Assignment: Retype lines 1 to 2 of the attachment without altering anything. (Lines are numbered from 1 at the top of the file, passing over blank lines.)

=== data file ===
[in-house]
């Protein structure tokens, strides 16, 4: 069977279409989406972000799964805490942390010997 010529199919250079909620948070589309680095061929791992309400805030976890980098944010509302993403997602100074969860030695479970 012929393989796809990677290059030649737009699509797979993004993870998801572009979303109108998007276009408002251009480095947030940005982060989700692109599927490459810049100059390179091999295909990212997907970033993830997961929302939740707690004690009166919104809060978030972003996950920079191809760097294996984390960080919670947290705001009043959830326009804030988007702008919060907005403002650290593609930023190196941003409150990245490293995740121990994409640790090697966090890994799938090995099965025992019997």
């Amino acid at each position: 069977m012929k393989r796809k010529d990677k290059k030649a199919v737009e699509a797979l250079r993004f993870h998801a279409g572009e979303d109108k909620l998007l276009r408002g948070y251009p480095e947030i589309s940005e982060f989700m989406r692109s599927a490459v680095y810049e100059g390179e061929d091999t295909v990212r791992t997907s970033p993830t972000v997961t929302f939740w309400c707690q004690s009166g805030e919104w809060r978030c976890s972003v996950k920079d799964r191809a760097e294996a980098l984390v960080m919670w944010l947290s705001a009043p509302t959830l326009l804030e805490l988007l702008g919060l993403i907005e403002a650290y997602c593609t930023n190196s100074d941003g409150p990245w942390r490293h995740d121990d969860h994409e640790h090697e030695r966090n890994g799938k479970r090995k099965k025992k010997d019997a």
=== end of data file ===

[in-house]
């Protein structure tokens, strides 16, 4: 069977279409989406972000799964805490942390010997 010529199919250079909620948070589309680095061929791992309400805030976890980098944010509302993403997602100074969860030695479970 012929393989796809990677290059030649737009699509797979993004993870998801572009979303109108998007276009408002251009480095947030940005982060989700692109599927490459810049100059390179091999295909990212997907970033993830997961929302939740707690004690009166919104809060978030972003996950920079191809760097294996984390960080919670947290705001009043959830326009804030988007702008919060907005403002650290593609930023190196941003409150990245490293995740121990994409640790090697966090890994799938090995099965025992019997």